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Statement: First Presidential Debate Shows Stark Differences in Candidate Priorities

For Immediate Release:

For immediate release


Statement: First Presidential Debate Shows Stark Differences in Candidate Priorities


June 27 marked the first debate in the 2024 election season between President Biden and Former President Donald Trump in Atlanta, Georgia. Community Change Action National Political Director Grecia Lima said:

“The contrasting visions for our country’s future couldn’t be more stark– on one hand you have a President who promises to prioritize ordinary Americans and make their lives easier, and on the other you have a former President who is seeking revenge and to claw back our basic rights and freedoms. For voters, it’s putting food on the table without going into debt, being able to access the healthcare we need without fear, and keeping our loved ones safe that matters most.”

Community Change partner Black Male Initiative Fund (BMIF) held a watch party in Atlanta, Georgia. BMIF Co-founder John Taylor said:

While on the road to 1 million attempts on the doors to talk to Black voters in Georgia, every day we hear about the multiple crises our community is facing–from underemployment to the lack of affordable housing and healthcare to closing hospitals to inadequate investments in our care infrastructure. Access to care is directly linked to the economy and the well-being of our communities because if you have to work multiple jobs to make ends meet, you’re losing time with your loved ones. We have to expand the care economy so folks–from kids to the elderly–have access to the care they need and our caregivers aren’t stretched beyond capacity. We are not going to leave any tool on the table for our liberation and voting is one of those tools.”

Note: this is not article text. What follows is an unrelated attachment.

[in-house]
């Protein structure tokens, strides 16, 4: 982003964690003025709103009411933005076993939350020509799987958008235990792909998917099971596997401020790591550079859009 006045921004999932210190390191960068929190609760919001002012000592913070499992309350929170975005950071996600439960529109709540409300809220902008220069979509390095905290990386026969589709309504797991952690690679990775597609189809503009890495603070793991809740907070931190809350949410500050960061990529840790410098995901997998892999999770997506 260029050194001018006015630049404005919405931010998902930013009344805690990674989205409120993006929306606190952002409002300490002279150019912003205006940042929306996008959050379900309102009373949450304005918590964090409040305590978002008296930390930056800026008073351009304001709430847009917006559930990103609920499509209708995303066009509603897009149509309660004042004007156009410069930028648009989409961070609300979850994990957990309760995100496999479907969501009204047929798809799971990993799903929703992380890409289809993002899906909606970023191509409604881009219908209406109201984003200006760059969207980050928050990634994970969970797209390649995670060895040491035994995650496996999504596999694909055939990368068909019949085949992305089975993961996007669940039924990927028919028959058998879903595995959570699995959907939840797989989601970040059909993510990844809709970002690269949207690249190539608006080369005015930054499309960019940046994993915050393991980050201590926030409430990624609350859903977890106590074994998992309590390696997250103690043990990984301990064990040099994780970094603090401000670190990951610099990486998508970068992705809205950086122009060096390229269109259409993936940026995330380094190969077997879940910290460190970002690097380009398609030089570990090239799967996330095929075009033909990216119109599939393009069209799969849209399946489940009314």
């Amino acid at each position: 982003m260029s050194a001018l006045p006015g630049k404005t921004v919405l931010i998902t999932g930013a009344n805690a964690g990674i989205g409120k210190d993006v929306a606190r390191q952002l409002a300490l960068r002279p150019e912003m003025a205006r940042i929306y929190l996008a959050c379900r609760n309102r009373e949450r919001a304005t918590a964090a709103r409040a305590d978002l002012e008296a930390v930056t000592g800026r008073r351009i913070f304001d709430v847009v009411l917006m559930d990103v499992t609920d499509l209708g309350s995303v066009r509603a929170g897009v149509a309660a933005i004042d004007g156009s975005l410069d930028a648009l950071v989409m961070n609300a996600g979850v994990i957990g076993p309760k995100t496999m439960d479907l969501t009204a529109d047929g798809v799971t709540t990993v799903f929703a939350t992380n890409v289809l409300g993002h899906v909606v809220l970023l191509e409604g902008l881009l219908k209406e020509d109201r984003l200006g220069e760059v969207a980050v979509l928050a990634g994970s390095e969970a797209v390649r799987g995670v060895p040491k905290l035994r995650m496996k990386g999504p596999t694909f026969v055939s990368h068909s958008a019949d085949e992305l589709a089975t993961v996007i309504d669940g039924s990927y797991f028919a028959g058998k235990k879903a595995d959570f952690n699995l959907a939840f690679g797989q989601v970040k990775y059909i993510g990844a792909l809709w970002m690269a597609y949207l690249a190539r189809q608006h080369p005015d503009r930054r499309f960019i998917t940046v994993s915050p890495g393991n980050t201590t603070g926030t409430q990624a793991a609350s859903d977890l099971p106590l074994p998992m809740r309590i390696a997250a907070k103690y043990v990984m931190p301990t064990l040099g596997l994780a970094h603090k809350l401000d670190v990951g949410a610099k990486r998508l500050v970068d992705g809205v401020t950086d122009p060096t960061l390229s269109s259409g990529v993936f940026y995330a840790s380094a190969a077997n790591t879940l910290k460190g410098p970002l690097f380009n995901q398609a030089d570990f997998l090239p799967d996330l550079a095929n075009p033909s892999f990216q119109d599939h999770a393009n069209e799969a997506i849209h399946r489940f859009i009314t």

Community Change partner Michigan Liberation, held a watch party in Detroit, Michigan:

“The issue that stood out to me was immigration,” said Jorge Fernandez, an organizer with Michigan Liberation. “For a candidate to say that we are invading and taking social security is a lie. Everyone like me, who comes to the United States, comes here for opportunity, to be together, and to make a contribution.” Other viewers at the watch party said the issues that mattered to them most were asylum rights for immigrants, tax policy, mental health, and social security.

This cycle, with our partners on the ground, Community Change Action plans to reach 15 million voters and have more than 2 million conversations in six priority states and support ballot initiatives that help us all thrive.


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